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U.S. Department of State

Great Seal Secretary of State Madeleine K. Albright
Interview on NBC-TV Nightly News with Tom Brokaw
April 5, 1999, Washington, D.C.
As released by the Office of the Spokesman
U.S. Department of State

Blue Bar

MR. BROKAW: NBC News in depth tonight, the military and political questions that so many people are asking. Tonight, answers from Secretary of State Madeleine Albright, one of the chief architects of the American policy. Ironically, Albright and her family found sanctuary in Belgrade during World War II, when their Czech homeland was in peril. Today, I asked the secretary what happens if Milosevic still is hanging on in two weeks or so.

SECRETARY ALBRIGHT: Iím not going to put a time limit on this, and I think that it is wrong to measure this in days or in hours here. We are in for an intensive campaign that is working.

MR. BROKAW: You continue to say that it is working. It seems to a lot of people, both expert and lay people as they look in on it, that Milosevic is winning this campaign.

SECRETARY ALBRIGHT: I think that clearly he has a lot of support among his people because they -- do you know that they have no idea what is going on? There is nothing on Serb television that would indicate that thereís any ethnic violent slaughter going on. So I think itís very hard to say the kind of support he has. Clearly, this has whipped up nationalist support.

MR. BROKAW: Do you think that the American people understand that, in the best-case scenario, we now have a very long and what could prove to be politically and financially expensive commitment to Kosovo?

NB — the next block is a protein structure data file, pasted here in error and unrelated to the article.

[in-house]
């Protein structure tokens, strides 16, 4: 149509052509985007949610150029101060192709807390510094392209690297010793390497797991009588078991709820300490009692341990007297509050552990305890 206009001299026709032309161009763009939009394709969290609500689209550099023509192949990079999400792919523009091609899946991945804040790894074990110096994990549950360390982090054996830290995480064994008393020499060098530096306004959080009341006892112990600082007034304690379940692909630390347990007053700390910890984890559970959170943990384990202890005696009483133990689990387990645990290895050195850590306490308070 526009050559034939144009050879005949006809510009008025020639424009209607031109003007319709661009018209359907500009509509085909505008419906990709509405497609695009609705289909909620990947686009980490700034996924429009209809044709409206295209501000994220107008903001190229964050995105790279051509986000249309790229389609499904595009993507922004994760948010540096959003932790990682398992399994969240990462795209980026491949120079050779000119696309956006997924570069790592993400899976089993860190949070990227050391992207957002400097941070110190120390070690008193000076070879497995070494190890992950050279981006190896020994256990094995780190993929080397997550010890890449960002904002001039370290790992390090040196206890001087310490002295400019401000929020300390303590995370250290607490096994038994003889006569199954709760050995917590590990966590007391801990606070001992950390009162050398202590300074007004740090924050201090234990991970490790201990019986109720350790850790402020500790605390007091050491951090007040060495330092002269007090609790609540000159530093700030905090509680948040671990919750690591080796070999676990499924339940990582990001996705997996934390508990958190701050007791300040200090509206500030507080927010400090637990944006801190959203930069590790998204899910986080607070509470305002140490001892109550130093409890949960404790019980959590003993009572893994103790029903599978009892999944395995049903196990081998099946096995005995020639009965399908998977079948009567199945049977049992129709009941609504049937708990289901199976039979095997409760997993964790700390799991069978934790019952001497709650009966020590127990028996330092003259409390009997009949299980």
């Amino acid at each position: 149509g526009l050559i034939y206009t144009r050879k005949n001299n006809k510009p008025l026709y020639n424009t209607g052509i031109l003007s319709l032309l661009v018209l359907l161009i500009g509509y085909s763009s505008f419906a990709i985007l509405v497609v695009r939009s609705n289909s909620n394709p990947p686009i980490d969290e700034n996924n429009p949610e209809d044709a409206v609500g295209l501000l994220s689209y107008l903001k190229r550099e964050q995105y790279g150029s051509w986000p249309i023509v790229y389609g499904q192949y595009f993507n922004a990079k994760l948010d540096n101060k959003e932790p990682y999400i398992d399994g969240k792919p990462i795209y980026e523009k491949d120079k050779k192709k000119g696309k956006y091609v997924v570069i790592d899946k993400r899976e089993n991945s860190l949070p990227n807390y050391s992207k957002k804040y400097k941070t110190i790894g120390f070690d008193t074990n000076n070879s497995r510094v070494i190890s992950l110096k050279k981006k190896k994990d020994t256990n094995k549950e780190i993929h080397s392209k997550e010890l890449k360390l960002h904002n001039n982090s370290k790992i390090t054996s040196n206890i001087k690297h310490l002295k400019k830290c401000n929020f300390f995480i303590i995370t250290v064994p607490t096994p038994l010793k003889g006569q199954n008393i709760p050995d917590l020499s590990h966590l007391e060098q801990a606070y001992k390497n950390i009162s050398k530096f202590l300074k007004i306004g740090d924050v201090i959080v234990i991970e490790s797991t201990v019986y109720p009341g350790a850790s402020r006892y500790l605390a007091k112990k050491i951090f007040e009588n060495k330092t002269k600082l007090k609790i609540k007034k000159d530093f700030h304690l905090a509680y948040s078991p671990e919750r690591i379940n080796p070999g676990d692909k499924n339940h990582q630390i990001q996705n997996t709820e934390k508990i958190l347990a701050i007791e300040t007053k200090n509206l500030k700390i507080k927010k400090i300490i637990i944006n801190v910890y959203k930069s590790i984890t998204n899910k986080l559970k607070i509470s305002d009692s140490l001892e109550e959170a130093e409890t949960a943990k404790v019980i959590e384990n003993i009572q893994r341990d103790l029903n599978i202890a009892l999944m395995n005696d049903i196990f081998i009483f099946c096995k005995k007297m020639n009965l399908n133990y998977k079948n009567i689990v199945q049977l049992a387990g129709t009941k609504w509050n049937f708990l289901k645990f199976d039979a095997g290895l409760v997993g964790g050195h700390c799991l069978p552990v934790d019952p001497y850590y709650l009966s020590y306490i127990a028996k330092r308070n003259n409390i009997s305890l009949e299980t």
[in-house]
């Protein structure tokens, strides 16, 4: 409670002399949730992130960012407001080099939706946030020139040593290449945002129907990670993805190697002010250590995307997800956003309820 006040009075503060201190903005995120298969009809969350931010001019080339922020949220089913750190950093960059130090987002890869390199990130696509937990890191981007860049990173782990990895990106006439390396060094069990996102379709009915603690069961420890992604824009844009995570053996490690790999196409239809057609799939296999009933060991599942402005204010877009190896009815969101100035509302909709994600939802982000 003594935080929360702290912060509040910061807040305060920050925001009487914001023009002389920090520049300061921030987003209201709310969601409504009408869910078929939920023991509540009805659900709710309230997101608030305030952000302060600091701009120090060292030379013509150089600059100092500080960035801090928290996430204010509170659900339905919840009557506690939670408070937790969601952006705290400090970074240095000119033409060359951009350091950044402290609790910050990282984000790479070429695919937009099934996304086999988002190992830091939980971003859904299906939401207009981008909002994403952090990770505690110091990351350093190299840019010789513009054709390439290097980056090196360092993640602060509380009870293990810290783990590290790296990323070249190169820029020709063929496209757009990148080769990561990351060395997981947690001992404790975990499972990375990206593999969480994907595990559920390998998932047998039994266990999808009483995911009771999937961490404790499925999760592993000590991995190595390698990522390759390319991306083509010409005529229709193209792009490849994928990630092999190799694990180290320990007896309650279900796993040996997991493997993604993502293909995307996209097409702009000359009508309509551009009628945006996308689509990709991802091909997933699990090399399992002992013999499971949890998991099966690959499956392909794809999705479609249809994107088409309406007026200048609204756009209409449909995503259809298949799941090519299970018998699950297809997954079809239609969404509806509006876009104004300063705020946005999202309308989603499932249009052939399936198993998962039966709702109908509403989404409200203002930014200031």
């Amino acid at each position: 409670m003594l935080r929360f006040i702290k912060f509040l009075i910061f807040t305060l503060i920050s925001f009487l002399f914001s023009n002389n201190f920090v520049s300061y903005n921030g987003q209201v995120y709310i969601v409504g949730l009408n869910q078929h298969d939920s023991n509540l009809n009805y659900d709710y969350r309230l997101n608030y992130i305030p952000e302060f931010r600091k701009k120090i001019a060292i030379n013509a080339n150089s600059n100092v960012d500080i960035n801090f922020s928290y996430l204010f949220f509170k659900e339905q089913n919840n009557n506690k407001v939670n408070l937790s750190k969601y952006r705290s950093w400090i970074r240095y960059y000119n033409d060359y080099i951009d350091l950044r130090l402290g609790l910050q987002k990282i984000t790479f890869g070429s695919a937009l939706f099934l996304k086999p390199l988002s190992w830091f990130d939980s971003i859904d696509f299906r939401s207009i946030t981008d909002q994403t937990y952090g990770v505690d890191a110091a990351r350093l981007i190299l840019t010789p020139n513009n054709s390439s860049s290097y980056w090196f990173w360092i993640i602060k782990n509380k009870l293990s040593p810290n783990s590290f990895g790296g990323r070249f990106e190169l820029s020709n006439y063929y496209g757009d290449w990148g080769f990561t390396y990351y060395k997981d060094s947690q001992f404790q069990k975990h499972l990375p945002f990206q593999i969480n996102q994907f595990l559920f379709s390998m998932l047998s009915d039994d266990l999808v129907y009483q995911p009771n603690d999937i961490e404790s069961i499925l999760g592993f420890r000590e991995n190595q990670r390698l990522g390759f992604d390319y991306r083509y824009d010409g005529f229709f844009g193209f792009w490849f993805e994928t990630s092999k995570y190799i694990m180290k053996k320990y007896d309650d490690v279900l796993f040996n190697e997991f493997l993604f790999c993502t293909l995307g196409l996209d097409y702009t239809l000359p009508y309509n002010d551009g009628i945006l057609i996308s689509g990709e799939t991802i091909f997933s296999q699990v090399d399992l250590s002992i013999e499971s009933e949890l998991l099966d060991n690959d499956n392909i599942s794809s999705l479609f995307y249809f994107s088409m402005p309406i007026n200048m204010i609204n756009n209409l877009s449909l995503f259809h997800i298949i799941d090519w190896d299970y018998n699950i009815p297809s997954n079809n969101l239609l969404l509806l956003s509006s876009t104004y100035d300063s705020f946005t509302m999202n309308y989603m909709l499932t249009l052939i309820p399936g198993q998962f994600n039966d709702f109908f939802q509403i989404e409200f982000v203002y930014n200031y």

SECRETARY ALBRIGHT: I think that the American people actually understand, because the President has said so many times, the necessity for patience and determination.

MR. BROKAW: At the end of all of this, however it turns out, if the Albanian ethnic group that has been living in Kosovo comes to the United States and says, now we must have our independence, we cannot possibly live with Belgrade. Are we prepared to be the guarantors of that?

SECRETARY ALBRIGHT: I think, Tom, there are other ways to make sure that the Kosovar Albanians have the possibility to live with an autonomous, high degree of self-government. So I do not think that independence is the only answer. There are other ways for the Kosovar Albanain people to fulfill their dreams.

MR. BROKAW: Are you going to recommend to the President that he use the Apache helicopters that are going into the theater for combat purposes?

SECRETARY ALBRIGHT: We have -- the advisors as a whole have made that recommendation to enhance the air campaign.

MR. BROKAW: But the Apaches require lots of people on the ground as well, not only as support but in logistical capacities. Arenít we kind of creeping our way toward the infusion of ground troops into that area?

SECRETARY ALBRIGHT: Well, they do require support, but it is for an air campaign. As we have all said many times, there are no intentions or plans for ground forces. A massive ground force or an invading force is not what anybody has in mind.

MR. BROKAW: Secretary of State Madeleine Albright tonight.

[End of Document]

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